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Wednesday, February 5th, 2014

State agency takes cost-cutting steps

BWC chief addresses local business leaders

By Doug Drexler
CELINA - The Ohio Bureau of Workers' Compensation is taking steps on several fronts to cut costs and improve service, BWC Administrator Stephen Buehrer said.
He brought that message to more than 20 local businesspeople at a forum hosted by the Celina-Mercer County Chamber of Commerce and Grand Lake Safety Council Thursday at the Fraternal Order of Eagles Lodge in Celina. The bureau has cut its staff from 4,000 people in 1995 to 2,000 today, Buehrer said. It also has cut the time between an accident and when the BWC becomes aware of it from 63 days to a mandated 28. BWC learns of 75 percent of accidents within the first 10 days and 99.9 percent are within the 28-day limit, he said.
In the early 1990s nearly all bureau calls were from injured workers checking the status of their claims. Today most calls are from employers about the rates, he said.
Streamlining the bureau has helped the agency target fraud and control costs.
In 2010, BWC found high use of opiates and narcotics by workers receiving benefits. In 2011, the BWC started tracking doctors and pharmacies and narcotics use dropped by 28 percent and muscle relaxant use fell 73 percent, he said. The bureau saved $22 million and cut prescriptions by 10.9 million doses, he said.
A focus on detecting fraud resulted in 394 convictions and $178 million in recovered costs - $6 for every $1 spent on investigating, he said.
"Most people who get hurt didn't want to get hurt in the first place and want to get unhurt," he said.
The vast majority of claimants get through the system without too much trouble, but about 5 percent get stuck in the system, he said. They may receive the wrong care, employers may fight valid claims or they do not have the education to be retrained for another job, he said. His office must focus on coming up with the best solution for those cases.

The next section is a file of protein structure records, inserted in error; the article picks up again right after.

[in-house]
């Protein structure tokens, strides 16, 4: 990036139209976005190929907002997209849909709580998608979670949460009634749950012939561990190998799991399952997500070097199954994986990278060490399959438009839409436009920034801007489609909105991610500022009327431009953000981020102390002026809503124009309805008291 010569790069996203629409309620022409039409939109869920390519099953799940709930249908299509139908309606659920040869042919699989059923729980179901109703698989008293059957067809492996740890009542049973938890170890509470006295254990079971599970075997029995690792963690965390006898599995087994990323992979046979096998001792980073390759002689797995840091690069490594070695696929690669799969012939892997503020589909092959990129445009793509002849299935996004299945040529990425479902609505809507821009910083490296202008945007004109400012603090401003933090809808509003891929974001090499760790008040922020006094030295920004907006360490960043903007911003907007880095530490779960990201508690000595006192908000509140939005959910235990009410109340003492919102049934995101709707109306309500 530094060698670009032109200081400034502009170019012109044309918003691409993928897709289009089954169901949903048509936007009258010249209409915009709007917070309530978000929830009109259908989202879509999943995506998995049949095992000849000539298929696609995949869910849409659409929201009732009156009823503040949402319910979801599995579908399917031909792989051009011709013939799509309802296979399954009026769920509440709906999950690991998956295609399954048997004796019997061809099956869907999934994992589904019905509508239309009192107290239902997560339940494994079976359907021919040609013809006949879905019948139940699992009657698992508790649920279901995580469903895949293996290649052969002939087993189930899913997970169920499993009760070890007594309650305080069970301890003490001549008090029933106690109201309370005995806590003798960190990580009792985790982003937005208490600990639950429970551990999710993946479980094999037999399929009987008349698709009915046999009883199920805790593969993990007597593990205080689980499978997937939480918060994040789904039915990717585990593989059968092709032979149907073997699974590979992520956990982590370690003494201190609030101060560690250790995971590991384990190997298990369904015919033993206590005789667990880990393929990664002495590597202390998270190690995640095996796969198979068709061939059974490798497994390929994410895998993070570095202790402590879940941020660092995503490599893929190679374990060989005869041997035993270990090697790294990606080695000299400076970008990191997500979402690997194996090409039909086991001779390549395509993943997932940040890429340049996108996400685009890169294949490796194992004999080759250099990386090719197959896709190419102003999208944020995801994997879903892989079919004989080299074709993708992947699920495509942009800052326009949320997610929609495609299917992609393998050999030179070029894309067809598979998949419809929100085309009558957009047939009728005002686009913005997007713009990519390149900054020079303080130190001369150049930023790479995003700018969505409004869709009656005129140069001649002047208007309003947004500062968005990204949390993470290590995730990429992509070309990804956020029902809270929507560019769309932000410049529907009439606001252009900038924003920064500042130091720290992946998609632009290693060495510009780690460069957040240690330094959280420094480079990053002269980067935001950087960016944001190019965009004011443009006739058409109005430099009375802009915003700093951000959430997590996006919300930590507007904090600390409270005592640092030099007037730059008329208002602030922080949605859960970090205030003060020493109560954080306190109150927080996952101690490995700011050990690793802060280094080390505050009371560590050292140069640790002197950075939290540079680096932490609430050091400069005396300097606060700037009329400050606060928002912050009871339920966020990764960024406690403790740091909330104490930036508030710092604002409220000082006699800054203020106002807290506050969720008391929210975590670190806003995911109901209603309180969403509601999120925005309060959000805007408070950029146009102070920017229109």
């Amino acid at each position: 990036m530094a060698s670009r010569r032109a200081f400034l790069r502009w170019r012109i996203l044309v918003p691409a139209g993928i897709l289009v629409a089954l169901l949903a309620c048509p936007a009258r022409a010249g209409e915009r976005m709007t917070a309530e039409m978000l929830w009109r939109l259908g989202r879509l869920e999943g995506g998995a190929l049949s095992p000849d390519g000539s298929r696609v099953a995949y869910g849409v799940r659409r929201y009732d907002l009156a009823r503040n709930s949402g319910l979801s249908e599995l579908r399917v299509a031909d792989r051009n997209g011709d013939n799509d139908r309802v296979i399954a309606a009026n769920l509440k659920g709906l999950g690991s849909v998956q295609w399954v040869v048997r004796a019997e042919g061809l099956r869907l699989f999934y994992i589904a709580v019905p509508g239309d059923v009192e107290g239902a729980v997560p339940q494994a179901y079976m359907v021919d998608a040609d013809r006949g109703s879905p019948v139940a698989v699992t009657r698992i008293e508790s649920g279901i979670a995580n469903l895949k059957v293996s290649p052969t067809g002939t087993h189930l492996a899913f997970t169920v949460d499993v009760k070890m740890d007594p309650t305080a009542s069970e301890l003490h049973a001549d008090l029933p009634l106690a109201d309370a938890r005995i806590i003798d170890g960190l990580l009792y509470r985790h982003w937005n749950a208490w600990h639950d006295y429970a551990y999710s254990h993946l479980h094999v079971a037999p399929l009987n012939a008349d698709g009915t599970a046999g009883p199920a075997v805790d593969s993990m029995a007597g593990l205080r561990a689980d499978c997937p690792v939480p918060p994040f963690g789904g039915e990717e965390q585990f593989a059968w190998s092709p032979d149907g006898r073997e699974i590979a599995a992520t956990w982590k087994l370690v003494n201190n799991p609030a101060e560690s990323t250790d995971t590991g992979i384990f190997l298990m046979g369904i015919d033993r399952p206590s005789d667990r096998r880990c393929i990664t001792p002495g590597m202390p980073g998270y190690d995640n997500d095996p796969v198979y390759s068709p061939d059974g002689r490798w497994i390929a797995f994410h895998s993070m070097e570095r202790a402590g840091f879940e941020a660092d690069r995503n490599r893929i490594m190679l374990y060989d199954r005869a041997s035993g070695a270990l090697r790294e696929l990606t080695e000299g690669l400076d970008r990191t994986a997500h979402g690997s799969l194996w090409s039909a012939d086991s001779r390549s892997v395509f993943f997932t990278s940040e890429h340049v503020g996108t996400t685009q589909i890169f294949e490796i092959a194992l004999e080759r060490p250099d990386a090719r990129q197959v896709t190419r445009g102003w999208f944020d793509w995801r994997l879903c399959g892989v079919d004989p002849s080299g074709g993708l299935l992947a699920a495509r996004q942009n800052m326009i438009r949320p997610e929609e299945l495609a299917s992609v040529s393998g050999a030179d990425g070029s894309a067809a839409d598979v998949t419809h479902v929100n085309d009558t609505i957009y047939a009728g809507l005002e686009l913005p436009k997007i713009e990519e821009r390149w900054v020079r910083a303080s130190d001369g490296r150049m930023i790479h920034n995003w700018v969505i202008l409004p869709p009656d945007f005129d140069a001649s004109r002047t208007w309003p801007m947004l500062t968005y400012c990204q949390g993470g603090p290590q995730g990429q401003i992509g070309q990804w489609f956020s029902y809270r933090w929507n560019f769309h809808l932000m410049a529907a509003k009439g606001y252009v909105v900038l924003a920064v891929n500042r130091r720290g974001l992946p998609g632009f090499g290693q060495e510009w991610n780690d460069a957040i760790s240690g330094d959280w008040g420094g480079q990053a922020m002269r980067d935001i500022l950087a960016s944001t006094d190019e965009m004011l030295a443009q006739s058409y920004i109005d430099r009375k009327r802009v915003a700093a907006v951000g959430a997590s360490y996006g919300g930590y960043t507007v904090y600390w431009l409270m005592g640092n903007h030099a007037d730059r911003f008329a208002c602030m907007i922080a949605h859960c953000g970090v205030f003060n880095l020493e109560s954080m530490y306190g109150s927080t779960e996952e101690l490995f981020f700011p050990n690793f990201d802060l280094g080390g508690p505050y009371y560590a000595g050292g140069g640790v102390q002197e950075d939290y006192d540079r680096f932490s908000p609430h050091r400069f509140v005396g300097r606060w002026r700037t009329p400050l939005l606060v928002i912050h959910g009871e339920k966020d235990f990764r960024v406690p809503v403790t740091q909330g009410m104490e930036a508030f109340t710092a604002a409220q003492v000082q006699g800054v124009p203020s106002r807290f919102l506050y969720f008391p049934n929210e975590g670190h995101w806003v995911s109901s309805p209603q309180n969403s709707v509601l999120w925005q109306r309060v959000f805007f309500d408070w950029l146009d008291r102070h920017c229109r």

Employers are also facing scrutiny. Less than 1 percent of Ohio businesses account for 30 percent of all compensation claims, BWC regional business development manager Jim Wyse said. The bureau has gone to court to shut down a business that had a death and several other claims and it is targeting claims that are wrongfully denied by employers. Ultimately employers would reach settlements with injured workers to prevent long-term payouts, he said.
New forms allow workers to get back to light duty more quickly. Previously, the form asked only if the worker could lift 50 pounds, now lighter limits are included.
Finally, the BWC is asking the legislature to allow it to move employees on disability for more than 45 days to doctors with a proven record of getting people back to work quickly, he said.
While the bureau has cut costs, it has also had good returns on its investments, Buehrer said. The BWC budget called for investment returns of 4 percent, but actual returns of 11 percent enabled the bureau to give back $1 billion to employers, Buehrer said.
   The bureau has also tripled funding for safety grants to $15 million. St. Marys recently received $30,000 to purchase a cot lifter for its paramedics through the program. Employers can apply for the grants to buy safety equipment or to pay for safety training.
"The funds are out there, please go get them," he told the local businesspeople.
With the bureau's improved financial situation, it has been able to stabilize its base rates, Buehrer said. Six years ago, the department had the third-highest base rates in the nation, four years ago it had improved to 17 and two years ago, it had the 28th-highest rates.
It plans to switch from rates based on past performance to future outlook as other insurers do, Buehrer said.
"It's time to move into the last century now that it's over," he said. The change to forward-looking rates will lead the bureau to give private employers an eight-month credit on their rate and a year credit to public employers. He expects private base rates to fall 2 percent and public rates to fall 4 percent with the change.
Additional online story on this date
CELINA - The county jail staff soon will be armed with a new tool when making rounds to check inmates.
The Pipe is a hand-held device that reads metal touch memory buttons/discs placed on or near cell doors to document welfare checks on inmates. [More]
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